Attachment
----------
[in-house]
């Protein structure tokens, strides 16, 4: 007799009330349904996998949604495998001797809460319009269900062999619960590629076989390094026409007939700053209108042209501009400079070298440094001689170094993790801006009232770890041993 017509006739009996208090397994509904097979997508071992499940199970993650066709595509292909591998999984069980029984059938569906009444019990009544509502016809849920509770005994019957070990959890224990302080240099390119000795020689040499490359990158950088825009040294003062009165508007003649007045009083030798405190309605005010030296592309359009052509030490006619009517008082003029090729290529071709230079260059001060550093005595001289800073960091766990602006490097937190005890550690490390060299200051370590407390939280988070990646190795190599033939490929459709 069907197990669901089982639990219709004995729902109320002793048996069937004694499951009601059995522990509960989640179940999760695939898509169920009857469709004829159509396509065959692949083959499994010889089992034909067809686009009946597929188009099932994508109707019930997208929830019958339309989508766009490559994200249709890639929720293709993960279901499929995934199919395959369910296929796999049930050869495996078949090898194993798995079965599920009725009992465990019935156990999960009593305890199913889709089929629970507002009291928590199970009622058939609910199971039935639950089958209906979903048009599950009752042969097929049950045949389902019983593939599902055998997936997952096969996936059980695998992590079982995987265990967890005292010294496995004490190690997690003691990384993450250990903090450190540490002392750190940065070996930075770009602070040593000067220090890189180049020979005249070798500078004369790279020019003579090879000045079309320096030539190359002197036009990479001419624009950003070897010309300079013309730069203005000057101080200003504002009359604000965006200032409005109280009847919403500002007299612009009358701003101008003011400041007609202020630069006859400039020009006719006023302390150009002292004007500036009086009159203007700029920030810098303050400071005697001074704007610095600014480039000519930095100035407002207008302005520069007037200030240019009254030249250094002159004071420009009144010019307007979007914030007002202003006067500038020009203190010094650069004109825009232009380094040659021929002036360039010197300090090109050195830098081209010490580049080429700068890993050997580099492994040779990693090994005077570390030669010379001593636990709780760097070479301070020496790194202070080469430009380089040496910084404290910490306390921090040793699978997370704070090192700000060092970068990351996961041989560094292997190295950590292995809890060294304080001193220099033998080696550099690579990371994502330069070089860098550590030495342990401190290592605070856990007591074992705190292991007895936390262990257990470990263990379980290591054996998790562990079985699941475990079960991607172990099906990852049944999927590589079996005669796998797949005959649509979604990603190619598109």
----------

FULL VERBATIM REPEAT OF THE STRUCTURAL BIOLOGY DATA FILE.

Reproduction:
[in-house]
């Protein structure tokens, strides 16, 4: 007799009330349904996998949604495998001797809460319009269900062999619960590629076989390094026409007939700053209108042209501009400079070298440094001689170094993790801006009232770890041993 017509006739009996208090397994509904097979997508071992499940199970993650066709595509292909591998999984069980029984059938569906009444019990009544509502016809849920509770005994019957070990959890224990302080240099390119000795020689040499490359990158950088825009040294003062009165508007003649007045009083030798405190309605005010030296592309359009052509030490006619009517008082003029090729290529071709230079260059001060550093005595001289800073960091766990602006490097937190005890550690490390060299200051370590407390939280988070990646190795190599033939490929459709 069907197990669901089982639990219709004995729902109320002793048996069937004694499951009601059995522990509960989640179940999760695939898509169920009857469709004829159509396509065959692949083959499994010889089992034909067809686009009946597929188009099932994508109707019930997208929830019958339309989508766009490559994200249709890639929720293709993960279901499929995934199919395959369910296929796999049930050869495996078949090898194993798995079965599920009725009992465990019935156990999960009593305890199913889709089929629970507002009291928590199970009622058939609910199971039935639950089958209906979903048009599950009752042969097929049950045949389902019983593939599902055998997936997952096969996936059980695998992590079982995987265990967890005292010294496995004490190690997690003691990384993450250990903090450190540490002392750190940065070996930075770009602070040593000067220090890189180049020979005249070798500078004369790279020019003579090879000045079309320096030539190359002197036009990479001419624009950003070897010309300079013309730069203005000057101080200003504002009359604000965006200032409005109280009847919403500002007299612009009358701003101008003011400041007609202020630069006859400039020009006719006023302390150009002292004007500036009086009159203007700029920030810098303050400071005697001074704007610095600014480039000519930095100035407002207008302005520069007037200030240019009254030249250094002159004071420009009144010019307007979007914030007002202003006067500038020009203190010094650069004109825009232009380094040659021929002036360039010197300090090109050195830098081209010490580049080429700068890993050997580099492994040779990693090994005077570390030669010379001593636990709780760097070479301070020496790194202070080469430009380089040496910084404290910490306390921090040793699978997370704070090192700000060092970068990351996961041989560094292997190295950590292995809890060294304080001193220099033998080696550099690579990371994502330069070089860098550590030495342990401190290592605070856990007591074992705190292991007895936390262990257990470990263990379980290591054996998790562990079985699941475990079960991607172990099906990852049944999927590589079996005669796998797949005959649509979604990603190619598109």